Finnegan's Take

Those who fail to learn from history are doomed to repeat it, as Winston Churchill once noted.

The most striking thing about EurActiv’s new links dossier on electric cars is the ‘milestones’ section.

In most such articles, this section typically takes the form of a list of bulletin points on the history of a particular policy development, often stretching back a decade or so. This time, however, the timeline can be traced back to the 19th century.

Remarkably, electric cars were all the rage in the late 1800s and early 20th century, only to be overtaken by mass-produced petrol engines.

However, after energy crises in the 1970s and 1980s, there was a ramping up of political support for electric cars. We need to be independent of foreign oil, they said; prices are too volatile and we are at the mercy of unfriendly nations. And the oil might not last forever, apparently.

Sound familiar?

It’s also worth noting that the ailing General Motors company in the U.S. actually had an imperfect but workable prototype electric car called the EV1 in the late 1990s. It was a cult classic but fell by the wayside when political support dried up. (It was such a great story they made a movie about it.)

So here we are again, heading into 2010, with industrialised nations throwing incentives at industry to come up with workable electric vehicless. Only this time, there’s the added imperative of curbing greenhouse gas emissions to stave off the looming threat of climate change, and the public is more environmentally conscious.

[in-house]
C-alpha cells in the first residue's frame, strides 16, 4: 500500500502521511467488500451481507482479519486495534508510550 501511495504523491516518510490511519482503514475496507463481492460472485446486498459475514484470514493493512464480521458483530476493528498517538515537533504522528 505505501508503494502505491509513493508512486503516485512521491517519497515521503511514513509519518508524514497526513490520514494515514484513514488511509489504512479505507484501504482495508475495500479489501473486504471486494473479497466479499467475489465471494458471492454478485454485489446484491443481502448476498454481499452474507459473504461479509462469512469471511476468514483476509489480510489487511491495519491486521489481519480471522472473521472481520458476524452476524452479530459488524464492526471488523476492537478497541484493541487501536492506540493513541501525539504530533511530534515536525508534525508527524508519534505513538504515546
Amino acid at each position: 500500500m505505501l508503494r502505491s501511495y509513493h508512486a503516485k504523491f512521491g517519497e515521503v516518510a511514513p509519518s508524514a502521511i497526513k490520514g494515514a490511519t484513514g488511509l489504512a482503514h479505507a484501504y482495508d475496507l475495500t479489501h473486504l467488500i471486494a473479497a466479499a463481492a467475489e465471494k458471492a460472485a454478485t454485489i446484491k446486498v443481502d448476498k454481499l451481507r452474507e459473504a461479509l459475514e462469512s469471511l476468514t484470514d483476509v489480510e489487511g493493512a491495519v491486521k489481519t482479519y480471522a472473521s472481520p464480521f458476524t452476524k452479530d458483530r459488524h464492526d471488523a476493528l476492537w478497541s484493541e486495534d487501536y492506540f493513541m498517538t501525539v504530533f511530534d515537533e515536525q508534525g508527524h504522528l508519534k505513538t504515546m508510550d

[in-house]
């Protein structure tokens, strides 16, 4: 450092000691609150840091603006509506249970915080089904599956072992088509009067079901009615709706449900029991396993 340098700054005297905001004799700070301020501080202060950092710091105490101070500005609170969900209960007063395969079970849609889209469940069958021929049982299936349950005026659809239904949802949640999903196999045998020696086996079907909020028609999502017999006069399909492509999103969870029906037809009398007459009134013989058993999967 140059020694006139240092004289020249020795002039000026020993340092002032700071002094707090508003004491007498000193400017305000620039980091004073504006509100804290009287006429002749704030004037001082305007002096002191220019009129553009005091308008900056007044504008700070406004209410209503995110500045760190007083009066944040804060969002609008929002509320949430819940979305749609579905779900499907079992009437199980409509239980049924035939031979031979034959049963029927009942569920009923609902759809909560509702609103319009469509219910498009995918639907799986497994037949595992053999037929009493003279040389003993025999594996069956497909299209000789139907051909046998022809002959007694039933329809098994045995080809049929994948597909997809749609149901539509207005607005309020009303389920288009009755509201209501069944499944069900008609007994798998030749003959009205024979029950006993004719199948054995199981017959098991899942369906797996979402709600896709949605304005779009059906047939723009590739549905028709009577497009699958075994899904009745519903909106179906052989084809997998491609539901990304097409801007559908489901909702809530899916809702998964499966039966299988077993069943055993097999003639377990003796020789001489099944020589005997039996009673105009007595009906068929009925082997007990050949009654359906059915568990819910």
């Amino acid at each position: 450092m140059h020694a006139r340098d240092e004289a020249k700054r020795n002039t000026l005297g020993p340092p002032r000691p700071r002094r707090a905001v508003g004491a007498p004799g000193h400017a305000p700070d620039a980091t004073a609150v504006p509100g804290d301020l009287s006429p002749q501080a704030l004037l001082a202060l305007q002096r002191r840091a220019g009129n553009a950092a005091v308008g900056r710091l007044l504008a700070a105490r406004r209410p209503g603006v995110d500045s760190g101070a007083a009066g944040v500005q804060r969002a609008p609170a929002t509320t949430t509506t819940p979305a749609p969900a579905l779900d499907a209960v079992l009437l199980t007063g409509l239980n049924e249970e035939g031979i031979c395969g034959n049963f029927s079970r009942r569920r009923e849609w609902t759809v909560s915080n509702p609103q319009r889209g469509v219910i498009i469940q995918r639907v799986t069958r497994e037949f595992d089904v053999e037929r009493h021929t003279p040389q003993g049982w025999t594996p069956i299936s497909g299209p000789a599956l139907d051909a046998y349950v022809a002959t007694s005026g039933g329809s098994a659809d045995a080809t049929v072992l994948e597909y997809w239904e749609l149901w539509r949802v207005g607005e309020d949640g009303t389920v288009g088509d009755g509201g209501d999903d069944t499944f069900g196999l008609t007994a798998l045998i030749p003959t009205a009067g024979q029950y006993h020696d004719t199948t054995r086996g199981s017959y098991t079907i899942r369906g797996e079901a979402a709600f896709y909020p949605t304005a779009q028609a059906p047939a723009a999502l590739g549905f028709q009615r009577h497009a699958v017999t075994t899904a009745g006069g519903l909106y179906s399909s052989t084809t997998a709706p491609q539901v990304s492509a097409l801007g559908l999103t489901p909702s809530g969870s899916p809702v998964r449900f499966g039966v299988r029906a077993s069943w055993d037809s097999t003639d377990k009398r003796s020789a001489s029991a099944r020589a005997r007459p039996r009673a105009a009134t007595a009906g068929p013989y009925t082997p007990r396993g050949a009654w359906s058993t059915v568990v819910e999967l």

Have we learned enough from previous failures of the electric car craze to get it right this time?

We know industry must be incentivised (with carrots and sticks); we know customers must be won over by the product; we know public investment in electric grids and charging infrastructure is essential. Whether this will prove to be a perfect moment where politicians, the public and industry are pulling in the same direction will be decided years from now by historians.

Over the summer I started reading a fascinating Jared Diamond book called Collapse: How Societies Choose to Survive or Fail. One of its key messages is that humans have tended to ignore events that took place more than a generation ago.

This may have been forgivable before the printing press was invented and education was for the few, but it’s harder to explain when most of the Western world is literate and has access to high-speed Internet.

Let’s hope ths current push for electric transport isn’t just another fad.

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